Customer Service Training Manual
Customer Service Job Description
The job of the customer service worker is to answer questions, resolve issues, and provide customer satisfaction.
The Customer Service Workplace
Customer service workers provide a number of functions in most every industry, sometimes working face-to-face, other times in customer service centers using telephone and computer technology.
Qualifications and Preparation
The typical customer service job is full time, and frequently doesn’t require more than a high school diploma. Most customer service positions will require some in-house training, and possible licensure depending on the nature of the job.
Important skillsets to develop in this course include communication, problem solving, and specific customer service tactics.
A CSW must engage sensitive listening and speaking skills to accurately assess and respond to a customers’ questions and needs. The worker needs to be comfortable with communication media including telephone calls, email, and live chat; and be able to communicate clearly and accurately, with proper use of written and spoken styles.
To help resolve customer issues, the CSW needs to be able to analyze problems, research answers, and help customers implement solutions. These problem-solving skillsets may be considerably expanded for positions such as
computer support specialists, bank tellers, financial advisers, and other positions requiring special studies and certifications.
A CSW needs to handle questions and problems with a friendly and professional demeanor. Customers may come from many different backgrounds, be frustrated and confused, be angry and difficult—so the CSW needs to be patient, understanding, sympathetic, polite, and create a positive relationship to help resolve the problem at hand, and represent the company well to help ensure good ongoing business standing.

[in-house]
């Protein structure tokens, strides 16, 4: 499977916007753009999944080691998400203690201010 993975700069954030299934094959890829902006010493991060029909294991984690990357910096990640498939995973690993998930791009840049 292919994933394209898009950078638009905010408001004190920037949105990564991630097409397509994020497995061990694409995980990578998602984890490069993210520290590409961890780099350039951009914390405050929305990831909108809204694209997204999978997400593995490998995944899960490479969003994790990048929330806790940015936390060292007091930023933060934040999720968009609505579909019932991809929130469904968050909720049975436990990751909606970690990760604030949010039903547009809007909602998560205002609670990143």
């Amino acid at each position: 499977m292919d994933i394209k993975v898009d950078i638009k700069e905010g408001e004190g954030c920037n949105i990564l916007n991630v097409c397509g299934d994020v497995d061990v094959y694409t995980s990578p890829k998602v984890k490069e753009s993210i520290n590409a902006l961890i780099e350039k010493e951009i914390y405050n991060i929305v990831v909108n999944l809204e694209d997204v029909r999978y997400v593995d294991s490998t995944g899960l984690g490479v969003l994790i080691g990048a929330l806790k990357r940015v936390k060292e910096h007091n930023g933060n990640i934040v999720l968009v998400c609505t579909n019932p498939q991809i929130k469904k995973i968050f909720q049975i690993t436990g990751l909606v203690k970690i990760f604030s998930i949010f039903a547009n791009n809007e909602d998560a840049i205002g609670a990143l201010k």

Give your customer your full attention, and handle their questions or complaints effectively. Let your customers feel at that moment, there is nothing more important to you than helping them. You may have a line of other customers needing assistance at your help desk, or a number of callers waiting in the queue. Still, you can only serve one customer at a time, and the customer you are serving now should feel that he or she has your full attention and focus.
Two other important customer service tactics are to 1) talk about benefits, not features. Customers don’t need to know all the technical aspects of a product, but how is it going to improve their lives. And 2) know your competition; not to criticize them, but to better understand some of the options your customer may be considering.
Three phrases that help ensure the highest level of customer service: listen, empathize, and take charge.
Give your customers your full attention, dealing with one customer at a time. Handle customer complaints efficiently and effectively. Pay special attention to these customer service features:
Know your customer.
* Give customers special treatment.
* Do the unexpected.
* Talk about benefits, not features.
* Know your competition.